London Calling

Published 31 December 2012

First of all, may I wish you a happy New Year! Secondly I would like to set the scene for second my column by telling you a few facts about London and its boroughs; there are 33 boroughs that make up London, though some don't use the name borough in the title for example, Westminster is called the City of Westminster and Kingston is Kingston upon Thames.

What was very confusing for a newbie like me, as I was in 1974 is the fact that most of the boroughs take their names from one of the districts in the borough, coming from outside of London that really confused me.
I came to London to with my wife Pauline and our family, to take charge of some local church communities, one of which I was told was in Islington, so I went to Islington and couldn't find anything that resembled the address, and that was before Sat Navs.

When a local looked at the address on my little bit of paper, I was told, "Oh, that's in Finsbury Park." I then explained that I had been told that it was in Islington. "Yes, it is," he replied. "Finsbury Park is in Islington." I then exclaimed, "But I am in Islington!" The patient local then explained that although I was in the district call Islington, Finsbury Park is actually in the borough of Islington actually quite a distance from the district of Islington. Very confusing! Now I live in Wood Green in the borough of Haringey, but just down the road is Haringey, also in the borough of Haringey.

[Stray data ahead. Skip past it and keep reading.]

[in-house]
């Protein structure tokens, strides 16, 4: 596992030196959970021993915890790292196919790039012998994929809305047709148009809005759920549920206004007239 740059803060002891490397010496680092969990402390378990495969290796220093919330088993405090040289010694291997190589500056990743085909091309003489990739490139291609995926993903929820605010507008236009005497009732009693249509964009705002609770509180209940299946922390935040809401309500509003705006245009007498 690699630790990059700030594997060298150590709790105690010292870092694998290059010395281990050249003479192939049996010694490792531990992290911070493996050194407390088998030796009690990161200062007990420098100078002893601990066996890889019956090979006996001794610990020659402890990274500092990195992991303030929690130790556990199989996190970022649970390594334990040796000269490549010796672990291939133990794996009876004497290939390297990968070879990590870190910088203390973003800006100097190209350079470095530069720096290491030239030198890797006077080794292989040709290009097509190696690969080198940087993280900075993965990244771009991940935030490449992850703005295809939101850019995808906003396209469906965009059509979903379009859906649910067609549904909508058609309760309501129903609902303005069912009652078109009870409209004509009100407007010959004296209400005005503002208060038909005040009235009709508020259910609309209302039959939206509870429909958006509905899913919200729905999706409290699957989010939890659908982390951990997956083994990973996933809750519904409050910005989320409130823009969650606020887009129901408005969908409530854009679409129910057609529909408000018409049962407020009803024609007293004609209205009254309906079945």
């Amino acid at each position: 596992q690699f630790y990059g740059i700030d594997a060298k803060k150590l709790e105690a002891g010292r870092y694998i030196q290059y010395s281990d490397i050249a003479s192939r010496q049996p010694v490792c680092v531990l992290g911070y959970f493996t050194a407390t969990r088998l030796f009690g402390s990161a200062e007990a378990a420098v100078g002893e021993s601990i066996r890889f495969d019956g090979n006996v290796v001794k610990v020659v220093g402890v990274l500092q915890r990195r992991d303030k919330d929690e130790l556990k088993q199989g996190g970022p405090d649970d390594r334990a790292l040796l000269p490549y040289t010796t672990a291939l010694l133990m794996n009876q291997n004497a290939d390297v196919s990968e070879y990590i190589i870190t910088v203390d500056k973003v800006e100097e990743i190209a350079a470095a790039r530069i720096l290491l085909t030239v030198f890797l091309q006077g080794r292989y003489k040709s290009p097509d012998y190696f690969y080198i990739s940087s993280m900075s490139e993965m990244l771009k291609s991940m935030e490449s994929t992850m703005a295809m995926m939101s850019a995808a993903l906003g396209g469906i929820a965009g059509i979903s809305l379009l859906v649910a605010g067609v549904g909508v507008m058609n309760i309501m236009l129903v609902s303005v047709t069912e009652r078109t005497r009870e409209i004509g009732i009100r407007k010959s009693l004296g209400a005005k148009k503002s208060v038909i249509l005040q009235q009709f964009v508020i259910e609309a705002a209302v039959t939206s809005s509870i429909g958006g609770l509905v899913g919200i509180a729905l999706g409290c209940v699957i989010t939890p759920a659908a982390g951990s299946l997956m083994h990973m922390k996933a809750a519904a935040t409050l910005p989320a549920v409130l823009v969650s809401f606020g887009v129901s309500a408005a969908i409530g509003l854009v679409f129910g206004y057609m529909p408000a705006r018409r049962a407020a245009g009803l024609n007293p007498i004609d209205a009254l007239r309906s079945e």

I am telling you all this so you will get a picture of how complicated it can be for someone in London for the first time, and this affects my story.

Like many big western cities, London has lots of refugees and asylum seekers coming to the city. I work in a company that seeks to help these strangers in our midst. I get frustrated lots of times at the bad press that some of these hurting people get, they are often referred to as "scroungers" and also as people who are coming to "steal housing, jobs, and take advantage of our state system." I have taken the trouble to listen to some of their stories, so today I thought I would tell you Sue's story, not her real name you understand, but the story is real nonetheless.